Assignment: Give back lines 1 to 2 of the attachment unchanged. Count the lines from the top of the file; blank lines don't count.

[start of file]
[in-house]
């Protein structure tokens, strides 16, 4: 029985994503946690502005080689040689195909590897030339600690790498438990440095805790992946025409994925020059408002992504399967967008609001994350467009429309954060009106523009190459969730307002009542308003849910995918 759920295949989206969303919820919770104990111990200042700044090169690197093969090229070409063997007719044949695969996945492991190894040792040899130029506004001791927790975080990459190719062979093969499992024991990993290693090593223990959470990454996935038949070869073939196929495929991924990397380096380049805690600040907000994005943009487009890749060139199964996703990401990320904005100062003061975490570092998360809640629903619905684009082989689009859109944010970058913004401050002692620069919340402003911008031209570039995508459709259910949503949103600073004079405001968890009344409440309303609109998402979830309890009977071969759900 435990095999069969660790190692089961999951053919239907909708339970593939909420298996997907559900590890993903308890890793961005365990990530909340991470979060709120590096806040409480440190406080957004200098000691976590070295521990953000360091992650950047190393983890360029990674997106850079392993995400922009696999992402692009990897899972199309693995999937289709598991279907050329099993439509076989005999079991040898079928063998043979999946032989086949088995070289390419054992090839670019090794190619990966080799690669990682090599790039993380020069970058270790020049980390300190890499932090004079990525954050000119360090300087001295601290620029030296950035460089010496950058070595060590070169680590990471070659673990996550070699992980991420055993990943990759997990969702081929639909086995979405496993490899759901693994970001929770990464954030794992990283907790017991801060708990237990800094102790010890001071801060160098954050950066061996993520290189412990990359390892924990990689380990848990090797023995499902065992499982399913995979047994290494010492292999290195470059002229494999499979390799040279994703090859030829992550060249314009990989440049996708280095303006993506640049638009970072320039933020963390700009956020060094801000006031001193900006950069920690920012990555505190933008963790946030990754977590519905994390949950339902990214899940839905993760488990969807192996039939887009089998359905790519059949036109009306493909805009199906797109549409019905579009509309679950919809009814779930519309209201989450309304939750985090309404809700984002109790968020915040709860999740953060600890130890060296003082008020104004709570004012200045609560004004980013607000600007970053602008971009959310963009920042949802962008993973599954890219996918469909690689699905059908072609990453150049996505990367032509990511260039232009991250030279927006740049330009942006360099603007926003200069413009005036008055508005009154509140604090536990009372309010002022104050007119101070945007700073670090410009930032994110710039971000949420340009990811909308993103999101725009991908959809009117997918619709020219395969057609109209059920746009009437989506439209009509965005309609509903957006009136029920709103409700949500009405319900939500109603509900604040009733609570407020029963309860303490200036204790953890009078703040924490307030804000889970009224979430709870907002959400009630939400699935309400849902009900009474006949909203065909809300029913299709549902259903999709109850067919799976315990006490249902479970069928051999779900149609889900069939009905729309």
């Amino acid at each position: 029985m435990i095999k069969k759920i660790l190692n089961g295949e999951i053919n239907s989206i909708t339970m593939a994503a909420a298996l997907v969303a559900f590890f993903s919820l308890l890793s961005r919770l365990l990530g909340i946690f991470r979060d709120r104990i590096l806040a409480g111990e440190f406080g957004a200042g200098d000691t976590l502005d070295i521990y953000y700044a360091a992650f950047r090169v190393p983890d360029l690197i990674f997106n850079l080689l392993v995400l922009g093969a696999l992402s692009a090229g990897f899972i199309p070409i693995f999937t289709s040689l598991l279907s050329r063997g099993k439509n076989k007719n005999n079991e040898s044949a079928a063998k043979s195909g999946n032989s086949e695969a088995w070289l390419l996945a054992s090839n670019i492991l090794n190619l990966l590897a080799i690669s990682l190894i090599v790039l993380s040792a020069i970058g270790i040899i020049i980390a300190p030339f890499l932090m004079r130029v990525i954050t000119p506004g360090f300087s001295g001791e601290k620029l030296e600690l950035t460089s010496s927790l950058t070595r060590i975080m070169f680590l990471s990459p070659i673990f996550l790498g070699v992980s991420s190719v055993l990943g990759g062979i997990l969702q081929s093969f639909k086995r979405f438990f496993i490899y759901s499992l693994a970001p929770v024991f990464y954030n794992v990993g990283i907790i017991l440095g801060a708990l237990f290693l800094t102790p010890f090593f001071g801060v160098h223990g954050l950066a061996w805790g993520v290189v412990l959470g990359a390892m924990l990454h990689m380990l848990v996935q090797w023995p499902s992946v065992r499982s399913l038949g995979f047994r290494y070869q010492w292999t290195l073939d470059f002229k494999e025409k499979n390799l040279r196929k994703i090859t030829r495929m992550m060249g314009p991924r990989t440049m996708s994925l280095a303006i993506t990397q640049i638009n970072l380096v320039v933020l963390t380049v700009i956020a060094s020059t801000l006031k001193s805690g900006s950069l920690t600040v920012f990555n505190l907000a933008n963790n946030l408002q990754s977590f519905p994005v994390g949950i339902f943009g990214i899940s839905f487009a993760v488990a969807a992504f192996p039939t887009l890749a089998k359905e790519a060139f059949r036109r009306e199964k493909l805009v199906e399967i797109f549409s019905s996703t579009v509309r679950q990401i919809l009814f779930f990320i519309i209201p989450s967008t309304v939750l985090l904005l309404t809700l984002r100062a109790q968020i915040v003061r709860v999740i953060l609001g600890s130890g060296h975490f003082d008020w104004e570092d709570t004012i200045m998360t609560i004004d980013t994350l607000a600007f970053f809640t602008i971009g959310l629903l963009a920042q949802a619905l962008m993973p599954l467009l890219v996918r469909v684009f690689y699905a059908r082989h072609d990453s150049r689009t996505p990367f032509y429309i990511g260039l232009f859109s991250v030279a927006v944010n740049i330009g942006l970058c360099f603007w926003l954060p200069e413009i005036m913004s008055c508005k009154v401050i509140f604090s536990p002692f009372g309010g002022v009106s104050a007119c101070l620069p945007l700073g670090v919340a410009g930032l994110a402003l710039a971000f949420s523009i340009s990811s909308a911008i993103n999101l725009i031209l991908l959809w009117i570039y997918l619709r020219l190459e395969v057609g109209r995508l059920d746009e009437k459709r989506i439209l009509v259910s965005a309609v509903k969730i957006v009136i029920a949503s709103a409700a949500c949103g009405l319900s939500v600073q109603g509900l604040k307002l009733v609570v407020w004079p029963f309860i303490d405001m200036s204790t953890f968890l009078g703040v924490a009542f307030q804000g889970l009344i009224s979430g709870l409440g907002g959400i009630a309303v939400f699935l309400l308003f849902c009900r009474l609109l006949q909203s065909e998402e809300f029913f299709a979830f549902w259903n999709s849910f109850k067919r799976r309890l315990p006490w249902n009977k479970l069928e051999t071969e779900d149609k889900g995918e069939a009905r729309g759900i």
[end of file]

[in-house]
């Protein structure tokens, strides 16, 4: 029985994503946690502005080689040689195909590897030339600690790498438990440095805790992946025409994925020059408002992504399967967008609001994350467009429309954060009106523009190459969730307002009542308003849910995918 759920295949989206969303919820919770104990111990200042700044090169690197093969090229070409063997007719044949695969996945492991190894040792040899130029506004001791927790975080990459190719062979093969499992024991990993290693090593223990959470990454996935038949070869073939196929495929991924990397380096380049805690600040907000994005943009487009890749060139199964996703990401990320904005100062003061975490570092998360809640629903619905684009082989689009859109944010970058913004401050002692620069919340402003911008031209570039995508459709259910949503949103600073004079405001968890009344409440309303609109998402979830309890009977071969759900 435990095999069969660790190692089961999951053919239907909708339970593939909420298996997907559900590890993903308890890793961005365990990530909340991470979060709120590096806040409480440190406080957004200098000691976590070295521990953000360091992650950047190393983890360029990674997106850079392993995400922009696999992402692009990897899972199309693995999937289709598991279907050329099993439509076989005999079991040898079928063998043979999946032989086949088995070289390419054992090839670019090794190619990966080799690669990682090599790039993380020069970058270790020049980390300190890499932090004079990525954050000119360090300087001295601290620029030296950035460089010496950058070595060590070169680590990471070659673990996550070699992980991420055993990943990759997990969702081929639909086995979405496993490899759901693994970001929770990464954030794992990283907790017991801060708990237990800094102790010890001071801060160098954050950066061996993520290189412990990359390892924990990689380990848990090797023995499902065992499982399913995979047994290494010492292999290195470059002229494999499979390799040279994703090859030829992550060249314009990989440049996708280095303006993506640049638009970072320039933020963390700009956020060094801000006031001193900006950069920690920012990555505190933008963790946030990754977590519905994390949950339902990214899940839905993760488990969807192996039939887009089998359905790519059949036109009306493909805009199906797109549409019905579009509309679950919809009814779930519309209201989450309304939750985090309404809700984002109790968020915040709860999740953060600890130890060296003082008020104004709570004012200045609560004004980013607000600007970053602008971009959310963009920042949802962008993973599954890219996918469909690689699905059908072609990453150049996505990367032509990511260039232009991250030279927006740049330009942006360099603007926003200069413009005036008055508005009154509140604090536990009372309010002022104050007119101070945007700073670090410009930032994110710039971000949420340009990811909308993103999101725009991908959809009117997918619709020219395969057609109209059920746009009437989506439209009509965005309609509903957006009136029920709103409700949500009405319900939500109603509900604040009733609570407020029963309860303490200036204790953890009078703040924490307030804000889970009224979430709870907002959400009630939400699935309400849902009900009474006949909203065909809300029913299709549902259903999709109850067919799976315990006490249902479970069928051999779900149609889900069939009905729309």